Nkrumah defined neo-colonialism as follows:

“The essence of neo-colonialism is that the State which is subject to it is, in theory, independent and has all the outward trappings of international sovereignty. In reality its economic system and thus its political policy is directed from outside.”

He goes on to add:

“Neo-colonialism is also the worst form of imperialism. For those who practise it, it means power without responsibility and for those who suffer from it, it means exploitation without redress. In the days of old-fashioned colonialism, the imperial power had at least to explain and justify at home the actions it was taking abroad.”

And in his Conclusion Nkrumah says:

“In the earlier chapters of this book I have set out the argument for African unity and have explained how this unity would destroy neo-colonialism in Africa. In later chapters I have explained how strong is the world position of those who profit from neo-colonialism. Nevertheless, African unity is something which is within the grasp of the African people. The foreign firms who exploit our resources long ago saw the strength to be gained from acting on a Pan-African scale. By means of interlocking directorships, cross-shareholdings and other devices, groups of apparently different companies have formed, in fact, one enormous capitalist monopoly. The only effective way to challenge this economic empire and to recover possession of our heritage, is for us also to act on a Pan¬-African basis, through a Union Government.”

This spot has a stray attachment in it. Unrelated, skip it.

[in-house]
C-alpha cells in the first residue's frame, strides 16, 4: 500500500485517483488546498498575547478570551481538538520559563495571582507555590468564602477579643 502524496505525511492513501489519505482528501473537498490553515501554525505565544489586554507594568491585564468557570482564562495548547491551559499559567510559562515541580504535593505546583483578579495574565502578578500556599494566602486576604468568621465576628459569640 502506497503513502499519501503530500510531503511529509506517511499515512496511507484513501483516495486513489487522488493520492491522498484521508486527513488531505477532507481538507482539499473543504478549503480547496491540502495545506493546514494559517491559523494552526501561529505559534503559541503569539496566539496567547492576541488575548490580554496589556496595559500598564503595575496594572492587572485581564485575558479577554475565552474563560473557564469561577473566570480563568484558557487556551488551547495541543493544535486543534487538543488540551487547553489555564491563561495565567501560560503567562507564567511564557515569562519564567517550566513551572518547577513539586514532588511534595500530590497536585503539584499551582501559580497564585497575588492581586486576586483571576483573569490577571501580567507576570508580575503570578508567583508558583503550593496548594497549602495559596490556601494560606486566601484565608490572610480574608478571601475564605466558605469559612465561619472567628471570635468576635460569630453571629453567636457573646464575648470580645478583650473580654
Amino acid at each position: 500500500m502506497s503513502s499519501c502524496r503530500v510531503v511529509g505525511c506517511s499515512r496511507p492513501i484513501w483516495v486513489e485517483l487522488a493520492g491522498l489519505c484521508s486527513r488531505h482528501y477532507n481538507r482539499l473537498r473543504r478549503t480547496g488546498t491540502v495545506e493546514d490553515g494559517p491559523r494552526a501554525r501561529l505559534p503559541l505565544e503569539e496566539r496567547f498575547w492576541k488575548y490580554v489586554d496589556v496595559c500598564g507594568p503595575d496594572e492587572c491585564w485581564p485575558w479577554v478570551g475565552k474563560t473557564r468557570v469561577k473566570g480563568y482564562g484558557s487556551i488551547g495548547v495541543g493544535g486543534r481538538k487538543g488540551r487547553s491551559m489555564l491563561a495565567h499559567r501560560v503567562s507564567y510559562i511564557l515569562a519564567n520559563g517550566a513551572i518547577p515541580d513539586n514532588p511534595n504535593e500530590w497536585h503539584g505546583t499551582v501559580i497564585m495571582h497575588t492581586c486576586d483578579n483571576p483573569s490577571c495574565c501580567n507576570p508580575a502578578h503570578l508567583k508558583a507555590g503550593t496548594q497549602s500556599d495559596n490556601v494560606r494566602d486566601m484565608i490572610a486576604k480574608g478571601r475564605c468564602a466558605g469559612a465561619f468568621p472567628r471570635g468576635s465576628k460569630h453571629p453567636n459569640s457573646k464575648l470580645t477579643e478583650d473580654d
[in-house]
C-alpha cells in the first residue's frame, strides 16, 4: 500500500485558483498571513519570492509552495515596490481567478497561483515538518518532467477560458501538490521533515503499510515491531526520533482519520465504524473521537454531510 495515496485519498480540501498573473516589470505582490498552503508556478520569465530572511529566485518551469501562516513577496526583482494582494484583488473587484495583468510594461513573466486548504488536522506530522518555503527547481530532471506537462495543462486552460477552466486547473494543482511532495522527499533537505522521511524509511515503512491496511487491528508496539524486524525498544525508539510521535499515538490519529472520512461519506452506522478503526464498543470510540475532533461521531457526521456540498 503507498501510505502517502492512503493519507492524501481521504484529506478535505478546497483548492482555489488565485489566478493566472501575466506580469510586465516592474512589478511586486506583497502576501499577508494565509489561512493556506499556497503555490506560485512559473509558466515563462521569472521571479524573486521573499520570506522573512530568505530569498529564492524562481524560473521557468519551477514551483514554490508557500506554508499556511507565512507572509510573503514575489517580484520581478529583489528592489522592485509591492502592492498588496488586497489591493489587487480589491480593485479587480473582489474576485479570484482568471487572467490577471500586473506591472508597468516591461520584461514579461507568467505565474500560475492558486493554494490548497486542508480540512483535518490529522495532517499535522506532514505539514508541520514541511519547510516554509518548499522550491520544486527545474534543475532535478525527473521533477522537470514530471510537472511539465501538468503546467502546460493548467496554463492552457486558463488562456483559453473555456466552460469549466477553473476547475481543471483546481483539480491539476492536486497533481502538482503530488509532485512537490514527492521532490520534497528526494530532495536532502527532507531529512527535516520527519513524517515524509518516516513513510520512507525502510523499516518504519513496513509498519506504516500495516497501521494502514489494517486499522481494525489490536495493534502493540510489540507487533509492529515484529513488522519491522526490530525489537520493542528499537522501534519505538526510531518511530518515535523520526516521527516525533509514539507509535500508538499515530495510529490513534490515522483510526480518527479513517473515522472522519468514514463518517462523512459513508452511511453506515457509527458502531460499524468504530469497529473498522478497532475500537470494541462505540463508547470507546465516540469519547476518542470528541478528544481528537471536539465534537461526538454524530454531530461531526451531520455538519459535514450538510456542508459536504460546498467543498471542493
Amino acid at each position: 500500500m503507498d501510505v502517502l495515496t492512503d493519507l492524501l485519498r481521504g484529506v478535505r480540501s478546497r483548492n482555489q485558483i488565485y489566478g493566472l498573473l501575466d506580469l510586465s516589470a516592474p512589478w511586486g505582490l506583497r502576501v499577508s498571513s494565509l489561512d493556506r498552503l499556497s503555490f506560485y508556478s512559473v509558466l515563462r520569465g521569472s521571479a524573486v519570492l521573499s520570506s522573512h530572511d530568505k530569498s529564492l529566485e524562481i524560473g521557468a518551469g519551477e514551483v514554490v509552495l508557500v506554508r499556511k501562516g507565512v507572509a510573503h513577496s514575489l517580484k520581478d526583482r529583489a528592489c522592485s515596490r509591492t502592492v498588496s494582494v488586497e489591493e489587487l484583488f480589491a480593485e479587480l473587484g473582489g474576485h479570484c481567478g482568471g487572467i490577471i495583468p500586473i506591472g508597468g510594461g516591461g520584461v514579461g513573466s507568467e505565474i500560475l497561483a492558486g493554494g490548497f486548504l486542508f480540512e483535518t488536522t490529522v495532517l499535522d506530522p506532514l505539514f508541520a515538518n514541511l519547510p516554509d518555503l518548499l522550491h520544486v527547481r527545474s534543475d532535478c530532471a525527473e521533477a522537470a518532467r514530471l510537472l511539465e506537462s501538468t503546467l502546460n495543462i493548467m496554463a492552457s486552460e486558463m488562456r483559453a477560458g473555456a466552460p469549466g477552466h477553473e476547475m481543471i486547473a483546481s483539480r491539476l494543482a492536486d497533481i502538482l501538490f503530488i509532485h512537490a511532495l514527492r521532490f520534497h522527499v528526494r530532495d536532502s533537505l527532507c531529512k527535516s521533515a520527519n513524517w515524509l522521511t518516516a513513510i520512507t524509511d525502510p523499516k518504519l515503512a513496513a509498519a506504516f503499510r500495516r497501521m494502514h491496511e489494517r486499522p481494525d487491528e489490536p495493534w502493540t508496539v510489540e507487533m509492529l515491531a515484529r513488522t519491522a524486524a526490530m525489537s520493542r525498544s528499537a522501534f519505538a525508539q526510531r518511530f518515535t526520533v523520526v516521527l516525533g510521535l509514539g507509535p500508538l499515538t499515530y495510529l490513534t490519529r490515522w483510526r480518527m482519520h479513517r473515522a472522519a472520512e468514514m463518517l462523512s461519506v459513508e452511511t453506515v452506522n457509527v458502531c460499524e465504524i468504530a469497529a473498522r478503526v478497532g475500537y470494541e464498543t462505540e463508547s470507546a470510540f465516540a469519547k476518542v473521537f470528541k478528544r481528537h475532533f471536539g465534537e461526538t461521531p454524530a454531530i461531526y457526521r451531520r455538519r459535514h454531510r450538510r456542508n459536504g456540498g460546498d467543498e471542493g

Please download and read the text via the following link:

Further reading:

16 August 2011


Course on Anti-Imperialism, War and Peace, Part 8


Exactly how the anti-Imperialist struggle will resolve itself in South Africa, Southern Africa, and Africa in general, is something unpredictable at the tactical level. The question of the armed defence of revolutionary change cannot be ruled out, and we have examined this question.